8/28/13 ACT testing brings ABSS scores down

ACT testing brings ABSS scores down
All high school juniors now take the test every October
By Isaac Groves The Times-News 8/28/13  
Reprinted with permission.       

Looking at the ACT numbers for the Alamance-Burlington School System


  • 34 percent of ABSS juniors met ACT benchmarks in 2012.
  • 40 percent of juniors statewide met them.
  • 38 percent locally met benchmarks in 2013.
  • 43 percent statewide.


  • 27 percent locally met benchmarks in 2012.
  • 26 percent locally met them in 2013.
  • 30 percent statewide in both 2012 and 2013.


  • 27 percent locally met benchmarks in 2012.
  • 29 percent locally met them in 2013.
  • 34 percent statewide in 2012 and 2013.


  • 13 percent locally met benchmarks in 2012.
  • 12 percent met them in 2013.
  • 16 percent statewide in 2012 and 2013.


  • 9 percent of ABSS juniors met benchmarks in all four subjects in 2012 and 2013.
  • 13 percent statewide in 2012 and 2013.
   All juniors in Alamance-Burlington high schools now take the ACT test, which is bringing the county’s scores down, school officials said.

   Before 2012, juniors could choose whether or not to take ACT, but now all juniors in the state take the test every October. The number of juniors taking ACT in Alamance County jumped from 119 in 2011 to 1,468 in 2012. So this is no longer a small group of college-bound students taking the test.

   ACT will be part of the school system’s report card from the state starting in 2014. ACT, from a nonprofit company once called American College Testing, is supposed to show how ready students are for college.

   The composite scores for English, math, reading and science dropped in Alamance County by 2.8 points from 2011 to 2012 to 17.4. The composite is the score the state will use to judge the county.

   The standard, or benchmark, school districts are going for is 17 points, the lowest score to be admitted to the University of North Carolina system.

   So, the county is meeting the benchmark, but lags behind the state average.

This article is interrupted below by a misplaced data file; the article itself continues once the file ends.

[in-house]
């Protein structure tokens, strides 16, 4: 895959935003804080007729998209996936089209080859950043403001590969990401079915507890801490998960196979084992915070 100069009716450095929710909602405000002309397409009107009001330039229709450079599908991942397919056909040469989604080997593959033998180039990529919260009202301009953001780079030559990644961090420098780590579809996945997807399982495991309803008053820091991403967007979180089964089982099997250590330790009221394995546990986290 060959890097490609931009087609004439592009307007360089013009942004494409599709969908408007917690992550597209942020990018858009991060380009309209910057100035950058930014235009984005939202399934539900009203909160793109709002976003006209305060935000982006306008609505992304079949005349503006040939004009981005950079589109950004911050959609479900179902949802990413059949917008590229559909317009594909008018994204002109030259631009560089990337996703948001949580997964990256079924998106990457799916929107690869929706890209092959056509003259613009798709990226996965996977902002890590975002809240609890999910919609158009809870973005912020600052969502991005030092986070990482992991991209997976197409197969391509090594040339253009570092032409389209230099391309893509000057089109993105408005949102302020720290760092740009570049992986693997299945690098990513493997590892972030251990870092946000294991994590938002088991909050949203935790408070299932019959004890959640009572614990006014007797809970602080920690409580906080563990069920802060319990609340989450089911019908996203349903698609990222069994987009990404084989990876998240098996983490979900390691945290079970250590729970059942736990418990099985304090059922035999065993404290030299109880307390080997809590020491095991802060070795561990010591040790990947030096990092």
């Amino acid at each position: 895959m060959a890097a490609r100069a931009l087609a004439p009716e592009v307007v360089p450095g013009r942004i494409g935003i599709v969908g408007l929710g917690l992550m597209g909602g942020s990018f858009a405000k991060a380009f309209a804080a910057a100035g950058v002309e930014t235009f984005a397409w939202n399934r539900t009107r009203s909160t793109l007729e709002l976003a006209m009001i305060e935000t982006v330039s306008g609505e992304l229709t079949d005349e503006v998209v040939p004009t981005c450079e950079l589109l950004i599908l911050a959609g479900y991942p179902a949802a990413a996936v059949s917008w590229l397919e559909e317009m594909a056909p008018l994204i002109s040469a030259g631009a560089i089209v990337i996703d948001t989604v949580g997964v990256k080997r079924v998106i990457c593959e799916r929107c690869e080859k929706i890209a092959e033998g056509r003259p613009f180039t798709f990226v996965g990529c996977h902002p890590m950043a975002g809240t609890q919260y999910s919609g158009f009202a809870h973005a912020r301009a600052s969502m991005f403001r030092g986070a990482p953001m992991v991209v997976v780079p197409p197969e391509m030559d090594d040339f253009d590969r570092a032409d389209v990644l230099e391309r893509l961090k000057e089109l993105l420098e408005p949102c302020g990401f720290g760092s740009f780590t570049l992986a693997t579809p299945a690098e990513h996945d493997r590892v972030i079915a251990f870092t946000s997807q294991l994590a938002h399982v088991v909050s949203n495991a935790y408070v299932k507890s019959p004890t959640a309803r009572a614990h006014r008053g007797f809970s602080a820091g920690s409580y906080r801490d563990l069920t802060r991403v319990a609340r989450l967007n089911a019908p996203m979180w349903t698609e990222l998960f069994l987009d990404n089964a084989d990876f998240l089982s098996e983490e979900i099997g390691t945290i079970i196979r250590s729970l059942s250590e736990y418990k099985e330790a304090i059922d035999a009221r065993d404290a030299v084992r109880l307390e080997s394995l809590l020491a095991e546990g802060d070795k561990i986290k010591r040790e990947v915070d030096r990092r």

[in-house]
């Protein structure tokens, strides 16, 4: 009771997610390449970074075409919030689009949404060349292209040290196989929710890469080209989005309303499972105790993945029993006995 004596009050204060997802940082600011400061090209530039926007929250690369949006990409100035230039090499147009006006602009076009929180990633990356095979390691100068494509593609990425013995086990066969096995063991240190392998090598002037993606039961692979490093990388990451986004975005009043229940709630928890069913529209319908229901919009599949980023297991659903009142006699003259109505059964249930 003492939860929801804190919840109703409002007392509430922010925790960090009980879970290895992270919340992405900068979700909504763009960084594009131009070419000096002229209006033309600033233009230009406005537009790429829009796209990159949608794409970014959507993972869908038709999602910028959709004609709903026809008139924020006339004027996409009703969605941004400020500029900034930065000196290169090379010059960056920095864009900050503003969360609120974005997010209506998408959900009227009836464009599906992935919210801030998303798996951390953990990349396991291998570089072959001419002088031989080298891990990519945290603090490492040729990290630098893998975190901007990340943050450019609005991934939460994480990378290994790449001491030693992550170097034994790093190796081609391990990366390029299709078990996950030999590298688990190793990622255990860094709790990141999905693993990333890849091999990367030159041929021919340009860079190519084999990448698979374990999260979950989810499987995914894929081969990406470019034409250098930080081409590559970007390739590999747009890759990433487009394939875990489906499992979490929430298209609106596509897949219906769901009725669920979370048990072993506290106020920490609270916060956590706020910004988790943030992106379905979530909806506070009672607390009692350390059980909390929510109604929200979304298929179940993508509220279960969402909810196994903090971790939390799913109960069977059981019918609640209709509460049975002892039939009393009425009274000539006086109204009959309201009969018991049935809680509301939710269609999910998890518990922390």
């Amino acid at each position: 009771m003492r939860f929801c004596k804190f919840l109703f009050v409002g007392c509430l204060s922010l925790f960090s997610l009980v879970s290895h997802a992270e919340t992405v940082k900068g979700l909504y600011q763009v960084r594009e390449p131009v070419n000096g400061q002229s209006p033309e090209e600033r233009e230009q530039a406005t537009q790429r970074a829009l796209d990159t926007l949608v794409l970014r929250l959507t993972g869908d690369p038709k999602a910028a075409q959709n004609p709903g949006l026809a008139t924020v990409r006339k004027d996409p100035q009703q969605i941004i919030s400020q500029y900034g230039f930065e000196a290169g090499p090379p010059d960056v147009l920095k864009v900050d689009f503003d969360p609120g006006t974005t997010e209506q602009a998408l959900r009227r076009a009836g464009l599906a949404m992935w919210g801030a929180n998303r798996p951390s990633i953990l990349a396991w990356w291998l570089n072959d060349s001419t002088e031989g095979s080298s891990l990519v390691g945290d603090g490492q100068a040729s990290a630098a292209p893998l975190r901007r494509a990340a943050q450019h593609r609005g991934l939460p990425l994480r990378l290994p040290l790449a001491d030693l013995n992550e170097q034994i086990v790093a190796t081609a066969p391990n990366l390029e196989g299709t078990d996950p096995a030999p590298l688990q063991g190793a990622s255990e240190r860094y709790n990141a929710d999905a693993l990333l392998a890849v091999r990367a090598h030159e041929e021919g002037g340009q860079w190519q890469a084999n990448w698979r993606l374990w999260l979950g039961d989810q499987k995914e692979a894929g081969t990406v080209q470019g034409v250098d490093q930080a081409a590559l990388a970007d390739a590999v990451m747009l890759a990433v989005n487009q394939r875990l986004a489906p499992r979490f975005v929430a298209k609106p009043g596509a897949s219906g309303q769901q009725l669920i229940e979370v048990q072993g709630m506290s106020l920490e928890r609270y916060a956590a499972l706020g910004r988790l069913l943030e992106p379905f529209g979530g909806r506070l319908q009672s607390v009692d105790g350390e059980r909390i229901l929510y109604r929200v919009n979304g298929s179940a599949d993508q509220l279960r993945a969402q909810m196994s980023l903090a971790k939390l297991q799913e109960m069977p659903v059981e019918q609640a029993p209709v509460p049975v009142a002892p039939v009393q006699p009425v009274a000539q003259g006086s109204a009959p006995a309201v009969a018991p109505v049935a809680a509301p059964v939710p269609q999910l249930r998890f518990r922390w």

Scores for students across the state dropped by 3.7 points from 2011 to 2012.

   The state average score was 1.7 points higher than the county’s in 2011, 0.8 points higher than local scores in 2012 and 0.7 points in 2013.

   So, the gap is narrowing.

   Students take the ACT in the first semester of their junior year, three semesters before college.

   They have not all studied all the material on the test, said Steve Achey, ABSS director of accountability, research and evaluation, in his presentation to the Alamance-Burlington Board of Education on Monday.

   The change to universal testing means there is not yet much to learn from looking at the ACT scores.

   Achey told the board test scores tell more over time than looking at changes year to year.

   Achey said the district will work on raising local test scores by changing the curriculum to better prepare students and get more students taking advanced classes.

   Students have the choice to take ACT closer to graduation, which might give them a better score for college entry, but will not contribute to the county’s ACT scores.

   ACT is one of four standardized tests the state wants students to take from the same company.

   Last October, 10th-graders took the PLAN test, 8thgraders took EXPLORE and some students will take the WorkKeys test in December to assess their job skills.

   Starting in 2014 the ACT and WorkKey test scores will be part of a high-school accountability model including four-year graduation rates and the strength of math classes.